4. Identity theft insurance
Many ID theft protection services offer insurance. Depending on the terms of the insurance, it might replenish your stolen funds, pay legal fees and expert fees you incur while trying to regain your credentials, and pay travel expenses and lost wages.
Some companies offer up to $1 million in identity theft insurance. If this is a feature you want from a protection service, make sure you understand the terms and conditions of the policy before purchasing a plan.
5. Variety of plans
Most ID theft protection services offer tiered plans for individuals and families. There are bare-bones plans that provide a lower level of service and are less expensive. There are upper-tier plans that offer more comprehensive services and cost more.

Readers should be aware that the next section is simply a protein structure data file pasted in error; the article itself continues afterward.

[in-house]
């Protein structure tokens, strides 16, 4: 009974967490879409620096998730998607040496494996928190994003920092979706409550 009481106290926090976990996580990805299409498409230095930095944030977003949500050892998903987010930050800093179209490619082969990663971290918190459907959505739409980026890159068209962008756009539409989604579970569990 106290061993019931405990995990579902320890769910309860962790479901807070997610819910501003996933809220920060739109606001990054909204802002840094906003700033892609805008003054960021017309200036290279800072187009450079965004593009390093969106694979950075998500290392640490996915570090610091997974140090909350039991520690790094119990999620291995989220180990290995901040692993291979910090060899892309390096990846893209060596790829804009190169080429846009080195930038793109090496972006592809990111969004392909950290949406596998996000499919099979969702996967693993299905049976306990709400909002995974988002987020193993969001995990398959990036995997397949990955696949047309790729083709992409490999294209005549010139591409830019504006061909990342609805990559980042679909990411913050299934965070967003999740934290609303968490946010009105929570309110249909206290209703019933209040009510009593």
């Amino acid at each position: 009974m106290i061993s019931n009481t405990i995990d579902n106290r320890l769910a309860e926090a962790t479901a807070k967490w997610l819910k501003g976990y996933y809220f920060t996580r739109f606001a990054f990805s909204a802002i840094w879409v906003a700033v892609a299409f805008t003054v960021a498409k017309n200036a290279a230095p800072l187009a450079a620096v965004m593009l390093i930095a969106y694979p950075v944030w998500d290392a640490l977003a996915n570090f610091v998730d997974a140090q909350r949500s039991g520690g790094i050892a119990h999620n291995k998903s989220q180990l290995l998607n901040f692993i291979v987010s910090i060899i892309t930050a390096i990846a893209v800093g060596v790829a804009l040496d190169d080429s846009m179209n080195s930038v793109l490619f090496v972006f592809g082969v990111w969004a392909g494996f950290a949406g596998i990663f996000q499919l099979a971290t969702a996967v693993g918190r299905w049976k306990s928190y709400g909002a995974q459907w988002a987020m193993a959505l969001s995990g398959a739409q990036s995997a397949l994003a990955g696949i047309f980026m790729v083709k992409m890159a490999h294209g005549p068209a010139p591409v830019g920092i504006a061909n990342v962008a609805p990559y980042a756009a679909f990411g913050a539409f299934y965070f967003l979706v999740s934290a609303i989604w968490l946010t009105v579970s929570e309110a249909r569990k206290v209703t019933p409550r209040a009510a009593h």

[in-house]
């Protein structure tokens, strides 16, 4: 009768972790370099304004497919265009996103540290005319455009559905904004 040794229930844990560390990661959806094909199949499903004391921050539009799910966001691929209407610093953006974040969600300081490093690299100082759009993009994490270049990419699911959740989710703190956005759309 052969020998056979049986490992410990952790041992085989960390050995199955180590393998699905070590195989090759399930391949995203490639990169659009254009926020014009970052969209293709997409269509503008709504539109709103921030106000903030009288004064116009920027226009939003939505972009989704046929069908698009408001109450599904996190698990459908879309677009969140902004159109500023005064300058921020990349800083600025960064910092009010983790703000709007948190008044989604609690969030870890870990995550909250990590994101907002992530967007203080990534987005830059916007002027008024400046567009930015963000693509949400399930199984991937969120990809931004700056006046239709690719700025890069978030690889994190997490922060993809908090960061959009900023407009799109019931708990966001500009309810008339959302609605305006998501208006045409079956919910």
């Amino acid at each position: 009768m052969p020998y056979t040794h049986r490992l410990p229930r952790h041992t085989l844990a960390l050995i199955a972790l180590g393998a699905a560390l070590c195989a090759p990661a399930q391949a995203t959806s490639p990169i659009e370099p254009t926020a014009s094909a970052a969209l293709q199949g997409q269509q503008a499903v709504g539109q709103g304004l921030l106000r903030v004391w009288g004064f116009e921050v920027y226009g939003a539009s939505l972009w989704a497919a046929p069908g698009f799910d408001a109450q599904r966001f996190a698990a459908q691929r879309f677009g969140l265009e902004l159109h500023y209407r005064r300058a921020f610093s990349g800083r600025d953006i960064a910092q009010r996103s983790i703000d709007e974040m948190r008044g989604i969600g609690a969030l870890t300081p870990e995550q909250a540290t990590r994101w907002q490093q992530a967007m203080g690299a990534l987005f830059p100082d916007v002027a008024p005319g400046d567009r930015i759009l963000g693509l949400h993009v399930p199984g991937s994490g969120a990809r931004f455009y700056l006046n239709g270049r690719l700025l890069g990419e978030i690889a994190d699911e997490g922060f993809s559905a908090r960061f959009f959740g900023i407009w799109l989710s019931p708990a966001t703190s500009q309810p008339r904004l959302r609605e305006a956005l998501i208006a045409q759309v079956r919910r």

Choose a plan that fits your needs. Make sure the plan covers all your devices, including the children’s devices, if that’s the case.
6. Mobile app
Is the ID theft service’s mobile app user-friendly? It’s pointless to have an app that is poorly designed and hard to use.
This is an important consideration. Read online reviews. If the plan offers a free trial period, it may be a good opportunity to try out the app.
Price is a major consideration for most people. Find an ID theft service that fits your budget. Ask whether there is a free trial before you commit to buying.
Identity theft protection services typically cost $7 to $50 a month, depending on the type of plan. Family plans will cost more than plans for individuals. Prices are also set according to levels of service. The most comprehensive services will cost more.